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Topic: Quartets by Pit Hartling
Message: Posted by: Pierre Cardinlemon (Jul 10, 2019 12:30PM)
I'm just reading the In Order to Amaze. Has someone noticed that using a cyclic stack makes the Quartets much easier? A good reason to transform Redford back to Stebbins :).
Message: Posted by: tenchu (Jul 11, 2019 10:10AM)
Hi Pierre Cardinlemon,

Well, I'm pretty sure controlling any four of a kind can be much quicker using the Tamariz stack, compared to any cyclic/power stack. It's because of one, very interesting feature of the Tamariz stack. I don't have "In Order to Amaze", but I'm pretty sure it's mentioned there. One can also read about it in Denis Behr's Handcrafted Card Magic - Volume 1.

It's far from easy, though, but it's definitely quicker once you'll put the necessary (mostly mental) work into it.

Mike
Message: Posted by: JBSmith1978 (Jul 11, 2019 12:59PM)
Tetradistic stacks have the 2 Faro Cull feature which in some cases is super handy, there are many published routines that take advantage of the feature. The cool thing about Quartets when published was that it gave the community another avenue to quickly collect a series of cards, one unbound by the formers tetradistic requirement.

The nice thing about Quartet w/ Mnemonica specifically is that the culls happen in relatively close proximity to one another and often with similar interval counts due to how it was constructed.
Message: Posted by: Cain (Jul 13, 2019 05:50AM)
Would a tetradistic stack make it much easier? It'd make it simpler, but that's a LOT of spread-counting.

In a four faro stack, the values are generally separated into pairs that are three cards apart. So, what the hell does the mean? Well, take the Fives, which are among the most difficult to obtain. In my stack they're located at positions 24, 28, 45, and 49 -- meaning, once you locate the one at 24, you'll know you only need to push off three to grab the next one at 28. Same for the one at 45. So it's like a two for one. Two twos for one. This makes the culling that Hartling and Behr worked out much easier, and far more efficient. The only number one needs to memorize is the distance between the pairs (i.e., the second and third cards of the Quartet; in the case of Fives 28 to 45). So if I were to go for Sixes (29, 33, 40, 44) I only need to remember how many to spread between the second and third, which happens to be six, so it's easy to remember "Six for Sixes." In the case of Tens, 1, 5, 16, 20, I only need to remember to spread ten to get from the second Ten to the third Ten, which, again, is pretty easy since it's "Ten for Tens." And so on. It's generally automatic. These pairings allow for some cool possibilities that are unavailable to other memorized stacks.

As JB mentions, the Tetradistic stack shines with a couple faros, whereupon you get every four-of-a-kind, and that's how Allan Ackerman closes "Ackerman's Opener," which is a fantastic routine.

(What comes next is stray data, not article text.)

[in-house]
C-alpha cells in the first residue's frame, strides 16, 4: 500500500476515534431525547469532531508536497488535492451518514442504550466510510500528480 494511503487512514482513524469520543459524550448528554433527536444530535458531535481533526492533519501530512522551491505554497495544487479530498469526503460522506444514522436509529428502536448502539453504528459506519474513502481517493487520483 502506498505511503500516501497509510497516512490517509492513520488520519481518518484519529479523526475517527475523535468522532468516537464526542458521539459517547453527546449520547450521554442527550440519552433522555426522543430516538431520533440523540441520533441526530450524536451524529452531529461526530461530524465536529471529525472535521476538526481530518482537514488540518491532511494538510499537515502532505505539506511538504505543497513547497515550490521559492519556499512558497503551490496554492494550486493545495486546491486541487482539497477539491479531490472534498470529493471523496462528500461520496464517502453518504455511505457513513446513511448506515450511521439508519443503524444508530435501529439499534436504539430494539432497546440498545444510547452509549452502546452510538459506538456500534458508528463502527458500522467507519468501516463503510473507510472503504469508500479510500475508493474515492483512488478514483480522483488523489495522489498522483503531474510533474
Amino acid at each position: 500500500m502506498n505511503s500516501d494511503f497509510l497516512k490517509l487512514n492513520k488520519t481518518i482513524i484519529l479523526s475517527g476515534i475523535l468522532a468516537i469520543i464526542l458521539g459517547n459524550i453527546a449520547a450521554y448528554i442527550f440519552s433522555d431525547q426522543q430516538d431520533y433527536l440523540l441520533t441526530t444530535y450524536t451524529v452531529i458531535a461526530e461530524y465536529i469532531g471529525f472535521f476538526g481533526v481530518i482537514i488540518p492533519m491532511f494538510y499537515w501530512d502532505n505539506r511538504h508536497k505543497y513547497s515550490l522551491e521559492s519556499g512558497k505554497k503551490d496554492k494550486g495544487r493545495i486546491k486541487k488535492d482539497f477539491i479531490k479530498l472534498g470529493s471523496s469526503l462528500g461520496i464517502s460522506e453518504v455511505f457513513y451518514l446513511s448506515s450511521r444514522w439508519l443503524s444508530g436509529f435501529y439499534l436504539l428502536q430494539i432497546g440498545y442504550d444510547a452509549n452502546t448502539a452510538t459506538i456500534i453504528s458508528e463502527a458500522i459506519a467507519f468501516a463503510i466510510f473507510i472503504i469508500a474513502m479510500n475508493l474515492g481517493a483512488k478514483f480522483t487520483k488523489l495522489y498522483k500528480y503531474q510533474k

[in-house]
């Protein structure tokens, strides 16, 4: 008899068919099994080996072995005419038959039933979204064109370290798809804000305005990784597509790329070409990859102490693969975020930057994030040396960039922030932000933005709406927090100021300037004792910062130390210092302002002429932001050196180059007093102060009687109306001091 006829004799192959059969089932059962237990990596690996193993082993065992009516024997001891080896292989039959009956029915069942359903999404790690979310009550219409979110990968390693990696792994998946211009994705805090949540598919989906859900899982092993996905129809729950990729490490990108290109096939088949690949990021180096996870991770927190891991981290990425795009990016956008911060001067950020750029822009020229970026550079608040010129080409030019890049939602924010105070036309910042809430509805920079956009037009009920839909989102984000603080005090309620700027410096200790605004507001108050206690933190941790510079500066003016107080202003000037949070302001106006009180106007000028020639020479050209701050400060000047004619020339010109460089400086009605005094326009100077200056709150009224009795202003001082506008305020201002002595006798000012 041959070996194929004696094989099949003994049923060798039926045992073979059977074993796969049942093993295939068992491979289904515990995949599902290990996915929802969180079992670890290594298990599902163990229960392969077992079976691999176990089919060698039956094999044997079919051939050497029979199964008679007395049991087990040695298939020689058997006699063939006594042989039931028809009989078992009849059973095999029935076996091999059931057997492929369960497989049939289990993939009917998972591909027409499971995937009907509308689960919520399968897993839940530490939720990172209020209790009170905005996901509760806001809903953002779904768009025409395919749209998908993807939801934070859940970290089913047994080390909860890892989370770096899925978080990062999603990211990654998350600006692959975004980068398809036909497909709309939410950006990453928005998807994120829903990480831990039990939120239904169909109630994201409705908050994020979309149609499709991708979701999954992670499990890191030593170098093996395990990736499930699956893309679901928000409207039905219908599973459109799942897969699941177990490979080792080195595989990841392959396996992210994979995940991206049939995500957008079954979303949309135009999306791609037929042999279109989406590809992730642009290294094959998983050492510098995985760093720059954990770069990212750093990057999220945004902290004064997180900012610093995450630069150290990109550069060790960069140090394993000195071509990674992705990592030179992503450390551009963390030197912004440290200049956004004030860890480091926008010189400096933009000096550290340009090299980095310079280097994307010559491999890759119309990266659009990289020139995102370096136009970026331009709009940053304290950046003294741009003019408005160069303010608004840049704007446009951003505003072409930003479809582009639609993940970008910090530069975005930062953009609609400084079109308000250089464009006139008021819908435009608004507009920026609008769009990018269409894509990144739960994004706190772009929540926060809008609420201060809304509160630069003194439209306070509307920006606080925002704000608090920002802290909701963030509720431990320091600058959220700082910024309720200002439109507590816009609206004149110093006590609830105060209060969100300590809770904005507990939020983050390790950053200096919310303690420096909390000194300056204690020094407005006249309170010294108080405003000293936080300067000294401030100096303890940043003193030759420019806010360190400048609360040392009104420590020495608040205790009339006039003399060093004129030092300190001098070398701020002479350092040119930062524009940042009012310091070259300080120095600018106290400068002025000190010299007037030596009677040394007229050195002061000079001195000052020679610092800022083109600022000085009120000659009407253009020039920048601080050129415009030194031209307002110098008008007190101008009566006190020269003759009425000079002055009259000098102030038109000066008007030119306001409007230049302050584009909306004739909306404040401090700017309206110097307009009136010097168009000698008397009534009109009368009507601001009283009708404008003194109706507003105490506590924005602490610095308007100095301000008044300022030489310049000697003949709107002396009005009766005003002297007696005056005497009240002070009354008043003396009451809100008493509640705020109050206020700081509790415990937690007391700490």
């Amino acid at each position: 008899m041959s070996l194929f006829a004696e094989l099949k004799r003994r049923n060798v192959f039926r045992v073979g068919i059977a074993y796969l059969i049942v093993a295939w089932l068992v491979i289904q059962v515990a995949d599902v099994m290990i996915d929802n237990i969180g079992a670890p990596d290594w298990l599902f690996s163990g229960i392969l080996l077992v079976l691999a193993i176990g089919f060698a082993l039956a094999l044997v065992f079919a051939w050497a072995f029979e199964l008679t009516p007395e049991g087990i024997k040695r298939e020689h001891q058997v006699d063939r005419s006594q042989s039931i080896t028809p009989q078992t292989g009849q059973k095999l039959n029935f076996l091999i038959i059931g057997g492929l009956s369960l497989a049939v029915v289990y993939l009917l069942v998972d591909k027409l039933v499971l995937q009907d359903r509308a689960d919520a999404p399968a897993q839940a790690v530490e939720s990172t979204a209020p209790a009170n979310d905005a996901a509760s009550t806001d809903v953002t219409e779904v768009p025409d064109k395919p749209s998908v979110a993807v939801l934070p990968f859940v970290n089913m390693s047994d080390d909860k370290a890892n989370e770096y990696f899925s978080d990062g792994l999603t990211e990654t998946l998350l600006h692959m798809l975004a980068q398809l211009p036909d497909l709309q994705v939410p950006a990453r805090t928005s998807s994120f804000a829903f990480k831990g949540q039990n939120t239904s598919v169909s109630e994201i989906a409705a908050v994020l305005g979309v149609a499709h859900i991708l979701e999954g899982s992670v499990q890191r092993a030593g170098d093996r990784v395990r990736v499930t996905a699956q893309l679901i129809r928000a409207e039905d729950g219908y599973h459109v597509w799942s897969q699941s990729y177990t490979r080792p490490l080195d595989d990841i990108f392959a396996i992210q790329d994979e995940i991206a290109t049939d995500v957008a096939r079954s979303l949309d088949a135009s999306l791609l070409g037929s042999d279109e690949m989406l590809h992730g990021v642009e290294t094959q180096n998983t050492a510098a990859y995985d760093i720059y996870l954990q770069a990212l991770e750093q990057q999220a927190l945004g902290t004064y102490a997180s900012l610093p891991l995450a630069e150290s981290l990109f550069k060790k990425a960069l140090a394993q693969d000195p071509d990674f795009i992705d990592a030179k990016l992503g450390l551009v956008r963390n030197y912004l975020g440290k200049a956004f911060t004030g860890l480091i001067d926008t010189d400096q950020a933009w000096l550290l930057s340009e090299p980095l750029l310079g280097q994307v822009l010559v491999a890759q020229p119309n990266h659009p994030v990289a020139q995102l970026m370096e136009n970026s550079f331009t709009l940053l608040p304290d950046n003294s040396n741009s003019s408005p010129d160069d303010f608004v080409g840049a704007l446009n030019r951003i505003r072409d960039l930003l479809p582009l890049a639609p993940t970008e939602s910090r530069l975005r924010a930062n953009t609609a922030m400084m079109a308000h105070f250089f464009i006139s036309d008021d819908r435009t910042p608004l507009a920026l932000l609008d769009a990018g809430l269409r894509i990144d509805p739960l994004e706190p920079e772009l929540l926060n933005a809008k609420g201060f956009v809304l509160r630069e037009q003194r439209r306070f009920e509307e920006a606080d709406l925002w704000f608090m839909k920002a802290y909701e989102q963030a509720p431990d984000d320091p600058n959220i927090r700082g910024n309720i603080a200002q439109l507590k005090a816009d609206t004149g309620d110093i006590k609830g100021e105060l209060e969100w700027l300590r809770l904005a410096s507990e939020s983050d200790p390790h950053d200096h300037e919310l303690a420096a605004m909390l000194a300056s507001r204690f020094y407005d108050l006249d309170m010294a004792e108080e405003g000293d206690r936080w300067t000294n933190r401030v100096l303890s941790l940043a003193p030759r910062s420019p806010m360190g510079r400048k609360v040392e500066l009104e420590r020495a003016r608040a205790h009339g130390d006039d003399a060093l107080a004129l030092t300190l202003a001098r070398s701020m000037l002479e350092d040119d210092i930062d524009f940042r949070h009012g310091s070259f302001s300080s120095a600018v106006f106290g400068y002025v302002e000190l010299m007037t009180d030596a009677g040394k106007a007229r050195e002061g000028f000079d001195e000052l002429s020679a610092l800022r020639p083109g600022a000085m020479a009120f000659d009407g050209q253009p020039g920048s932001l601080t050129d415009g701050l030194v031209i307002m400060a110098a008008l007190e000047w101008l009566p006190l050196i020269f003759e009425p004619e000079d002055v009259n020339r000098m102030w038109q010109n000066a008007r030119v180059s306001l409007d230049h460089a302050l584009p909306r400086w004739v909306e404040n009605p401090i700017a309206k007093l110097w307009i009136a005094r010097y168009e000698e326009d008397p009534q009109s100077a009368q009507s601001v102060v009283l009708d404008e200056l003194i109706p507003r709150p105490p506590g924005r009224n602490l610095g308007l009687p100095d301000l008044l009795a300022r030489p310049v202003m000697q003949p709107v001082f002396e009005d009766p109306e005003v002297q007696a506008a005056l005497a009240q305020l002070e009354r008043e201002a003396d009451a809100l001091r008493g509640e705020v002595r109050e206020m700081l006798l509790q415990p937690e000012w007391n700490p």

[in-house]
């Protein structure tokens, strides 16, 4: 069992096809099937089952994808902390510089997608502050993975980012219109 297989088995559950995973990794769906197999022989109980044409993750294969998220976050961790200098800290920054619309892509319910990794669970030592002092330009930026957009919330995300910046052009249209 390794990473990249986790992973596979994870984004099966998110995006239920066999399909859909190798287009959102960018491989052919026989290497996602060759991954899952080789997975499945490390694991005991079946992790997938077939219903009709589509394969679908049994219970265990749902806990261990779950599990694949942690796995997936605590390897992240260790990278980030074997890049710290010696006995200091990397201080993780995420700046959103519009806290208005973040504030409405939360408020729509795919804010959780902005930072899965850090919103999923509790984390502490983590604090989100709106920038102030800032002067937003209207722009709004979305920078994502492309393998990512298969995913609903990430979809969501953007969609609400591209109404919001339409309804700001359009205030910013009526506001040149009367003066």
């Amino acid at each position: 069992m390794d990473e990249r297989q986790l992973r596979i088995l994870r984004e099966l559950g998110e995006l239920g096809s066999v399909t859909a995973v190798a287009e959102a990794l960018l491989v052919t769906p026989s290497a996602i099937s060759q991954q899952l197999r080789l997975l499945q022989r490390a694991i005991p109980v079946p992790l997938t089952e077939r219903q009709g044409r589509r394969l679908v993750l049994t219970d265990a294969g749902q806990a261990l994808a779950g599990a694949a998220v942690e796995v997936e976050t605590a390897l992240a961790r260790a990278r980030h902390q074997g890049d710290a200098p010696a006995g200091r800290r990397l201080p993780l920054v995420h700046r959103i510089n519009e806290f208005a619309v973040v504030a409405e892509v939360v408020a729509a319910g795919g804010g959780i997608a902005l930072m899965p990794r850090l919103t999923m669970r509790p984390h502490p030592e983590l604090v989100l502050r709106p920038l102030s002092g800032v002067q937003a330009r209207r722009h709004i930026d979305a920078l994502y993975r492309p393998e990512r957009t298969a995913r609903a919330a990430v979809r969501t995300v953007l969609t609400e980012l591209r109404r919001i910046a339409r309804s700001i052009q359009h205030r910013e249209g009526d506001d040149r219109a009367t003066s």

Message: Posted by: Claudio (Jul 13, 2019 08:56AM)
I don't have [i]In Order to Amaze[/i], so I don't know the exact procedure detailed in the book, but I suppose that under-spread culls are required.

I don't believe a tetradic stack will make the quartet culling any either as there will (nearly?) always be more spreading, but on the other hand it has some pros that makes it easier to handle, less mentally taxing that is. Target cards are always 12 cards apart. So, if you use a deck new enough, it's a doddle to spread count in groups of twos (or 3 if you're good at it). So you could push 3x2 and 3x2 without even thinking and it would allow you to carry out some kind of conversation.

But, there's more. Pink count or spread and cut to bottom the 1st card of the quartet. Pretend to start a faro and cut at 26, easy as you should see a mate. Keep a break between halves. Then spread and cull the 13th. Spread all the cards to the break and cull the 2nd mate, finally spread 12 more cards and cull.

All in all, I find this procedure rather efficient.
Message: Posted by: Bobby Forbes (Jul 14, 2019 09:32AM)
[quote]On Jul 13, 2019, Claudio wrote:
I don't have [i]In Order to Amaze[/i], so I don't know the exact procedure detailed in the book, but I suppose that under-spread culls are required.

I don't believe a tetradic stack will make the quartet culling any either as there will (nearly?) always be more spreading, but on the other hand it has some pros that makes it easier to handle, less mentally taxing that is. Target cards are always 12 cards apart. So, if you use a deck new enough, it's a doddle to spread count in groups of twos (or 3 if you're good at it). So you could push 3x2 and 3x2 without even thinking and it would allow you to carry out some kind of conversation.

But, there's more. Pink count or spread and cut to bottom the 1st card of the quartet. Pretend to start a faro and cut at 26, easy as you should see a mate. Keep a break between halves. Then spread and cull the 13th. Spread all the cards to the break and cull the 2nd mate, finally spread 12 more cards and cull.

All in all, I find this procedure rather efficient. [/quote]

This is an excellent solution for someone who does not want to memorize the sets of numbers. Nice
Message: Posted by: holdingoutflat (Sep 2, 2019 08:37PM)
I found the quartets principle quite easy to learn. Using some simple memorization techniques you'll be able to pull it off within seconds each time